It's interesting that doctors do both house calls and this low cost clinic-type thing.  The clinic idea in the local pharmacy is a really good idea in my view.  I imagine the doctor really gets to know his local patients through the house visit and the clinic--perhaps even better than the way we come to the doctor's office on an appointment back in the US.

Anyway, no complaints about medical and pharmacy care in Malta.  


Thursday, December 13, 2007

Malta is rabies free

Due to an unfortunate encounter with the neighbor dog, I learned that Malta is free of rabies. Good to know.  I may  have a permanent memento of my visit to Malta.  It can go with the dent on the finger next to it that I got when I banged myself on a door while carrying a box to mail to  Malta.

BUT... it does mean that Malta has extensive regulations for anyone wanting to bring a dog to the island. So, potential visitors out there, check well in advance of your visit if you hope to bring your dog.

And, while dealing with my bleeding finger, my dog got so excited by the delivery man that he forgot himself and peed in the house. I cleaned that up with my good hand.  He is now in the other room looking contrite. Smile.  

I do believe that I will remain a cat person. 


Wednesday, December 12, 2007

Gaia Foundation

Today I said good bye to Chris and Sayward, who are headed to visit a friend from Tech doing her Ph.D. in Sweden. I went to meet with Rudolph Ragonesi, the leader of the Gaia Foundation project here at Malta. It is located at Ghajn Tuffieha (Ayn Too fee ha) on the coast and has a number of project to protect coastal areas, encourage the planting of native trees and plants (Malta has been heavily affected by exotic species), and encourage environmental education. The meeting was arranged by Joanna Zingarello of the US Embassy. She has been arranging meetings with the leaders of a number of Maltese environmental non-governmental organizations for me.

The Gaia Foundation is going excellent work here--and would like to do more. If you would like to learn more check out their website at: As far as I'm concerned, Malta is a special place and in critical need of efforts to enhance and protect its natural and heritage resources. Various development projects, however, seem to crop up rather ad hoc and threaten the islands that make up Malta. Local residents are increasingly alarmed, so this is not just the view of a visiting foreigner. Sprawl threatens agricultural and natural areas of the US. It threatens Malta--but the Maltese have literally no room for error.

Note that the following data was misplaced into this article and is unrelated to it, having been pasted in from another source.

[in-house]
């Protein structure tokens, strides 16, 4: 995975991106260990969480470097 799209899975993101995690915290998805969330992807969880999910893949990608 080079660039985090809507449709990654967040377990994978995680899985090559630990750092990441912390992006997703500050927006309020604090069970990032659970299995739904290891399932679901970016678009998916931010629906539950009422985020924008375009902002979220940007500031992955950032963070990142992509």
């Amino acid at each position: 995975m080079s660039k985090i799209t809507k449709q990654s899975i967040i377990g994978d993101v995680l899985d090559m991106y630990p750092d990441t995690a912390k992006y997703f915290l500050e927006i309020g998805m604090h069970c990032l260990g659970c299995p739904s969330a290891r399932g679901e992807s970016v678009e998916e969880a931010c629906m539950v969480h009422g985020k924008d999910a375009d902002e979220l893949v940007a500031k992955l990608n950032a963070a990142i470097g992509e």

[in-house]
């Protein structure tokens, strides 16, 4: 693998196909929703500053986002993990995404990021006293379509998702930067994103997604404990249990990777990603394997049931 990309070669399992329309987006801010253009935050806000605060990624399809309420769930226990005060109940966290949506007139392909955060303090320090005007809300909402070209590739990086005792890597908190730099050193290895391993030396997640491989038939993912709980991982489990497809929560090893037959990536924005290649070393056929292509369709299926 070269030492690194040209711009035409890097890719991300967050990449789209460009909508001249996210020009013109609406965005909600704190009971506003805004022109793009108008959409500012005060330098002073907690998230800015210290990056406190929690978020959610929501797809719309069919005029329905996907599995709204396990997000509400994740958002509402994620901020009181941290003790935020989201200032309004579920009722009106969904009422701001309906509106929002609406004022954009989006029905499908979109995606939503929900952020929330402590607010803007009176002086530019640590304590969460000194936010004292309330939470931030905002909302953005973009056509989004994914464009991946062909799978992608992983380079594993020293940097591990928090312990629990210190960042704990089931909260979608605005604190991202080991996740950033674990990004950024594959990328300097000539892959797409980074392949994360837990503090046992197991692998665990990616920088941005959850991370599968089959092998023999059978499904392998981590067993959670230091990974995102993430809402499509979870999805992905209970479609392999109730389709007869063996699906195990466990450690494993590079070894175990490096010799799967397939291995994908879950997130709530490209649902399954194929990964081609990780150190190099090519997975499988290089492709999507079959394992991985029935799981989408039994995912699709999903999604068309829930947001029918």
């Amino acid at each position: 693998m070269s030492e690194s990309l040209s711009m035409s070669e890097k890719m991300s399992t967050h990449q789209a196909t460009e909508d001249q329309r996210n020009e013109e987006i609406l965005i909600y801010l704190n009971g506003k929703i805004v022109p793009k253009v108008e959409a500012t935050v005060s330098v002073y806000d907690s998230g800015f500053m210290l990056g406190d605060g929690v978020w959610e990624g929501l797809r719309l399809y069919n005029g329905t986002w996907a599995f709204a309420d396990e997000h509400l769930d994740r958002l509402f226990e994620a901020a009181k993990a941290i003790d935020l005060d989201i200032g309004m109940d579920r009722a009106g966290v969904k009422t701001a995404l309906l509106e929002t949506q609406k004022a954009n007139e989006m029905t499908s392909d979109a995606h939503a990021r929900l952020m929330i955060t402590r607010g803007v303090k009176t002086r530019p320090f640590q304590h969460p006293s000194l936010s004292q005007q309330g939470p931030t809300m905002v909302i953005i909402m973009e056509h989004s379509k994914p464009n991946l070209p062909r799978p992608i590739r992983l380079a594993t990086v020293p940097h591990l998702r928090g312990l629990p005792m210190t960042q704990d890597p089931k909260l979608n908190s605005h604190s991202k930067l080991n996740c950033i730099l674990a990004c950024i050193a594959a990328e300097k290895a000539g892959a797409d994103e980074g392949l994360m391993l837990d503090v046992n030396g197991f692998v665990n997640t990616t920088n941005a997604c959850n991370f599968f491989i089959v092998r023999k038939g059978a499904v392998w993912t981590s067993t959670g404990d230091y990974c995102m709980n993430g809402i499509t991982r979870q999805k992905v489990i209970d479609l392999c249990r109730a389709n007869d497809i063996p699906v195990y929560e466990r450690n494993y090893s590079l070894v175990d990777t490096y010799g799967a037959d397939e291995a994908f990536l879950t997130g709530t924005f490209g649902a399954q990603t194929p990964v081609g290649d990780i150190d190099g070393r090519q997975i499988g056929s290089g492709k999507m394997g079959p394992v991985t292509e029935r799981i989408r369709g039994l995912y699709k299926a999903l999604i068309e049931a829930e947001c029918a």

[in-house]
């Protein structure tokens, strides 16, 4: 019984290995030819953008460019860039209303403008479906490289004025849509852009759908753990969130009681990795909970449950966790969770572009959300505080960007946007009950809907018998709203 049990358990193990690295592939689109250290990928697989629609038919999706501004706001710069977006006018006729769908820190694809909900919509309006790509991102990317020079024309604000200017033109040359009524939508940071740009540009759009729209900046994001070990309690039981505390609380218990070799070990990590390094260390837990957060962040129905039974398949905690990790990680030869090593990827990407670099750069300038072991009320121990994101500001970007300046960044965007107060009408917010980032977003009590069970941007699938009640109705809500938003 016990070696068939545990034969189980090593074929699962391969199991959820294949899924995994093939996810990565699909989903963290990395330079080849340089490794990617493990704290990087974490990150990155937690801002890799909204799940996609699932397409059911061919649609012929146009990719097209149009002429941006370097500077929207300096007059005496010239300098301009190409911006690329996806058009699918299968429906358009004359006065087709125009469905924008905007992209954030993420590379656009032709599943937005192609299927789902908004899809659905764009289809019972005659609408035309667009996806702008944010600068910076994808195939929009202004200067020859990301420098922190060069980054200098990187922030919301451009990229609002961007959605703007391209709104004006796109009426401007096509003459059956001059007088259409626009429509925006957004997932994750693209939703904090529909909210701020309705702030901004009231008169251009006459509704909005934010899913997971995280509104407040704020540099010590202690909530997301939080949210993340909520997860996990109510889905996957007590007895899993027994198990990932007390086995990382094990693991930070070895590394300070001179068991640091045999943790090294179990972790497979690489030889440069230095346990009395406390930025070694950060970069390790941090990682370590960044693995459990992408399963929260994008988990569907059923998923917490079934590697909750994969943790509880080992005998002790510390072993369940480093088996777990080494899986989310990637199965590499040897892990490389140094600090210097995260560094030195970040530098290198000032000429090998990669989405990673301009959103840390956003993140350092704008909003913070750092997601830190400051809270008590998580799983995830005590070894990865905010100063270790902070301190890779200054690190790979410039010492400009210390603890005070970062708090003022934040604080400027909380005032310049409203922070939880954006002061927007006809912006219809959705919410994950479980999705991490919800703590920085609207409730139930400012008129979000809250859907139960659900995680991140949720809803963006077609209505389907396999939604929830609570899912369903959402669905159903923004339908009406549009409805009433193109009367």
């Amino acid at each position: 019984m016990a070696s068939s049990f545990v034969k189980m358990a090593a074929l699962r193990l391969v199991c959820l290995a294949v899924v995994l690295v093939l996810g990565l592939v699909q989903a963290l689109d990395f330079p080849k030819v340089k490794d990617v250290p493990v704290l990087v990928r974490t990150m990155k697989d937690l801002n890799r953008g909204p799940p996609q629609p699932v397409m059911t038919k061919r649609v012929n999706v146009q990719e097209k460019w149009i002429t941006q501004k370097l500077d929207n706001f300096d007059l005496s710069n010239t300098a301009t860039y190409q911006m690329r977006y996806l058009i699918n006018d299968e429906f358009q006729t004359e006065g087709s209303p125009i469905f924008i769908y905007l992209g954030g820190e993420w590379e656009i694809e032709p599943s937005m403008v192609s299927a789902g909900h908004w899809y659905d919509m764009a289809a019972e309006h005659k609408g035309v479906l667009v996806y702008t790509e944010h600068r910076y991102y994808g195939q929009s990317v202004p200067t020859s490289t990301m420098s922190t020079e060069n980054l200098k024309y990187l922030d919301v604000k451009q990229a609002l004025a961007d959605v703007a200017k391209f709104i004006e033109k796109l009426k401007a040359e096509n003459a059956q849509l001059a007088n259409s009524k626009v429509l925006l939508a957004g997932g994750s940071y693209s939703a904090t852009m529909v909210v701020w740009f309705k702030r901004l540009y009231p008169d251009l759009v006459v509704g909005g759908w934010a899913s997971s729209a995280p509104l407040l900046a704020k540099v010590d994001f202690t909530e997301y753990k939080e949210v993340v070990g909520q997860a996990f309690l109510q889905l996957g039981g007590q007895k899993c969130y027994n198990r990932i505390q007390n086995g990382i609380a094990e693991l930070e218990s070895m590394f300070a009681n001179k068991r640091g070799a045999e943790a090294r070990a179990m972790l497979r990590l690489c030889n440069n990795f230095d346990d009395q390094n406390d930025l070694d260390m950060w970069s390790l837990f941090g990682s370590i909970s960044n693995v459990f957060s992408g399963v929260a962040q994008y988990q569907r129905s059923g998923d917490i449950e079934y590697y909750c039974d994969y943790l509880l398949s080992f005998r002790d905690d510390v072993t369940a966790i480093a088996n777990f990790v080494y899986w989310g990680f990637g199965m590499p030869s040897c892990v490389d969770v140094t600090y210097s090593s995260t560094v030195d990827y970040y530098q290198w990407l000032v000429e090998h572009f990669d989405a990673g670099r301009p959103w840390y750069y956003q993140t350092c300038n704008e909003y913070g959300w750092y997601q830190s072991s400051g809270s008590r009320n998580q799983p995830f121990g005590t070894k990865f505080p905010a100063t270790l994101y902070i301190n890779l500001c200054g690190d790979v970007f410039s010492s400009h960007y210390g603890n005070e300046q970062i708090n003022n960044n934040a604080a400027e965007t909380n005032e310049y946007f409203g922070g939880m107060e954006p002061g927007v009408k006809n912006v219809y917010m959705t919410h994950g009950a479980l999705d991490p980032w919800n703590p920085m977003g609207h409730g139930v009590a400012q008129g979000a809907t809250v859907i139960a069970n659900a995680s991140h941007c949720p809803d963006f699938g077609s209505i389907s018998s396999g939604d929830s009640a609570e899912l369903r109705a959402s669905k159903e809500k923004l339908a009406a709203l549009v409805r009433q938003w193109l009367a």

In any event, here are some photos. First is seeing Chris and Sayward off --we were at opposite bus stops. A photo of Dr. Ragonesi. One of Charlotte (foreground) the new communications person and Carmen, who has an astonishing capacity to collect and sprout seeds of highly endangered trees and plants of Malta. Then come some photos of Carmen's handiwork in the Gaia nursery.

More clouds and rainbow

Sorry...more clouds and rainbow. The three of us got very excited over a double rainbow in one direction and sunset in the other.

Dingli Cliffs

Chris, Sayward and I went walking/exploring on Sunday. It was cool, quite windy and rainy at times. Nevertheless, we had a fine time. We got day bus passes and went to Dingli Cliffs. There are few photos of that. My camera died and nothing was close for new batteries. Then we had lunch at Bobbyland, a local favorite. Then we went to Buskett Gardens, created by the Knights of St. John in the 1600 and 1700s. It's the largest forested area on the Island of Malta and quite pretty. For reasons that made sense at the time we went home via Valletta. The ride was longer than expected, but worth it in the end. Valletta has some great Christmas lights up. We stopped at a courtyard cafe near the Manoel Theater where there was a showing of local artists.